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Listening to Future's Call header
   
By Lorna Derksen

Darwin's Children Book graphicIMAGINE THAT NATURE
has finally reacted to our environmental destruction and stress-filled world by producing a new and improved human. What would we do if a more evolved life form appeared on the scene? Would we recognize a ‘better’ human? Would we welcome the incomprehensible newness or seek to protect our race from the unknown?

This is the world in which Kaye Lang, a self-confessed insecure research scientist, wakes up as her personal world is collapsing. While her groundbreaking genetic research is winning worldwide acclaim, not only are police searching the sea for her suicidal husband, but the competition informs her that her husband has sold their biotech company out from under her. It’s clear that the soon-widowed Lang is a brilliant scientist, but her life aches for meaning and containment left cold by her intellectual pursuits. The beautiful thing about Greg Bear’s Darwin’s Radio and Darwin’s Children is that through engaging with the process of evolution Lang discovers meaning beyond her imagination.

Early in the Darwin’s Radio it is discovered that a genetic mutation is causing worldwide occurrences of miscarriages and subsequent second pregnancies. Lang, who is enlisted to study this genetic conundrum, soon finds herself at odds with the prevailing scientific view. It sees the mutations as accidental and dangerous – most of the children from the second pregnancies are initially stillborn, deformed or diseased, or the mothers become infected. Lang, on the other hand, wonders if the mutations are somehow purposeful. Motivated by the sense that she needs to take hold of her crumbling life, Lang takes a leap of faith, joins forces with other freethinkers, falls in love, and, in becoming pregnant, chooses to participate in the evolutionary experiment.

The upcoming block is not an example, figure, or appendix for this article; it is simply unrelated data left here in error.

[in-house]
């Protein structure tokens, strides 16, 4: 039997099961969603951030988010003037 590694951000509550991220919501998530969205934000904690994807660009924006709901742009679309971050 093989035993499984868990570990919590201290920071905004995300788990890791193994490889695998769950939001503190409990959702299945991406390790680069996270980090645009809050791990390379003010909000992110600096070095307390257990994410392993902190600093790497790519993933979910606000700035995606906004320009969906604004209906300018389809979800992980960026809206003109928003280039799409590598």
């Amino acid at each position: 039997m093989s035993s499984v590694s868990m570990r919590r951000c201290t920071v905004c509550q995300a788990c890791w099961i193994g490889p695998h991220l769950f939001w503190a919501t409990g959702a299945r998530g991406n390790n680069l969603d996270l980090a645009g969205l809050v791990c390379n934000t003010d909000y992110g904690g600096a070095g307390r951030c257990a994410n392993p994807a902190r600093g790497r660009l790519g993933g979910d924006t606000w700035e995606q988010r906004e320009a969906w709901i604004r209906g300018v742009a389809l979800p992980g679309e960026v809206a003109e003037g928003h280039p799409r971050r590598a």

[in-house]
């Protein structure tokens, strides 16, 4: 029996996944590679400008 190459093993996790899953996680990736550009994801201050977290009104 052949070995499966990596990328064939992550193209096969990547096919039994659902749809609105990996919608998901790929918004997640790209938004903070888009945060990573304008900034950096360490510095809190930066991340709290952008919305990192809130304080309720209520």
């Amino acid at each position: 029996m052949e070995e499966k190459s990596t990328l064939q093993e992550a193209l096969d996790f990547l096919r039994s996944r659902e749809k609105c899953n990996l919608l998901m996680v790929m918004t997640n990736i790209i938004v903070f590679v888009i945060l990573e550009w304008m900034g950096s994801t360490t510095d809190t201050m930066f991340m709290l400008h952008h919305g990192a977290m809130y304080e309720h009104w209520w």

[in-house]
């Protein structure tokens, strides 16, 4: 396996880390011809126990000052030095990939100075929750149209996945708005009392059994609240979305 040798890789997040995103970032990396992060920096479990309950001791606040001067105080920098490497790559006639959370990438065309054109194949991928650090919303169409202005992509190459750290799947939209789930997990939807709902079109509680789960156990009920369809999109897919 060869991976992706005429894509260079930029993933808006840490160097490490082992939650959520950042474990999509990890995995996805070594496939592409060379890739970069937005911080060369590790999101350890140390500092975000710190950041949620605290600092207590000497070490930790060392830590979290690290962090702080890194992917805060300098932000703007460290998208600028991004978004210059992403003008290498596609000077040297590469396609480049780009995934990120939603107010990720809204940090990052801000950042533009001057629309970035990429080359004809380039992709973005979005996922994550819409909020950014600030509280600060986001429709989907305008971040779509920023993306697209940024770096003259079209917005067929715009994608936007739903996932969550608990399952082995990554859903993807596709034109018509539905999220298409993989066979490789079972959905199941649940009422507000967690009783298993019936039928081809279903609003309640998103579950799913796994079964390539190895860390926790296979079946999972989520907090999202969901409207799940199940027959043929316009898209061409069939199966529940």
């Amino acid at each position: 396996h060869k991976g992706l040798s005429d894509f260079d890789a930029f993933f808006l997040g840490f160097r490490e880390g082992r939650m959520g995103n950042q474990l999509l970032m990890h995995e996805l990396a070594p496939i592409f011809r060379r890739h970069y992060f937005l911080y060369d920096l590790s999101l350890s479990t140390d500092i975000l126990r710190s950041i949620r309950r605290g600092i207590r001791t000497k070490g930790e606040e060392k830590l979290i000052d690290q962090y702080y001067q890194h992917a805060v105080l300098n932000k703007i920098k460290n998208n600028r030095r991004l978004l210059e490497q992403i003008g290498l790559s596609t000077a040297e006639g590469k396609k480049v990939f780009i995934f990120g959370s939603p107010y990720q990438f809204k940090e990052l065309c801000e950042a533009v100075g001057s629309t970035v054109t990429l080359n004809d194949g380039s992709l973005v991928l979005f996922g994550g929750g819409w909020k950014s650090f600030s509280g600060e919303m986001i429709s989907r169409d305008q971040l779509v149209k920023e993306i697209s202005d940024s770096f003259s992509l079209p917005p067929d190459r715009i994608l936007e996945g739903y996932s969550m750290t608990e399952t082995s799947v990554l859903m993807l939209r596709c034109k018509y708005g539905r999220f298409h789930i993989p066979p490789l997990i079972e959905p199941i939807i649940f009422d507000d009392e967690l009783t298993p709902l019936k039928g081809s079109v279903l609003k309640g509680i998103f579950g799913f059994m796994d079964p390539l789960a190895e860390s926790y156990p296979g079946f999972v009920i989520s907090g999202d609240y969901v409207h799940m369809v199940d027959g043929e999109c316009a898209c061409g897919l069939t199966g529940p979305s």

As Lang struggles to understand the scientific developments these “virus” children point toward, we see her developing as a social individual, becoming vulnerable in relationship and risking love. It is as if in being pulled into this crucial social question of evolving life, she is also being pulled into a vital personal question of what it means for her to be alive. When Lang chooses to become pregnant, both to understand the process more intimately but also as an expression of her hope in love and the emergence of new life, we may not be sure about her impulses, but we see commitment to trusting life as it is given.

"The beautiful thing about Greg Bear's Darwin's Radio and Darwin's Children is that through engaging with the process of evolution Lang discovers meaning beyond her imagination."Lang’s impulse to trust is substantiated when she is visited 13 years later by the “caller”, a presence that floods her with unconditional love and the sensation of oneness. Kaye’s first encounter with the caller happens on a night in the mountains. Embedded in the beauty of nature she hears the clarifying call and is met by something inexplicable but clearly intimate and creative.

Bear’s theistic implications are exciting but not the place where all science fiction writers would go. In his Hominid series, Robert Sawyer, an excellent Canadian sci-fi author, portrays the divine in one of two ways: as unnecessary in the scientifically advanced Neanderthal world, and as an unconsidered vestige of traditional Catholicism. Bear’s conception of God is stunning. Rather than being declared redundant by science or merely fitting into traditional stereotypes, the “caller” is mysterious: relational yet not definitive, present yet not autocratic, authoritative yet not controlling.

The caller speaks to all of our minds, and they all pray; to all of our minds, from the lowest to the highest, in nature, the caller assures us that there is more, and that is all the caller can do. It is important that each mind be created with absolute freedom of will. That freedom is precious; it enriches and quickens that which the caller loves.

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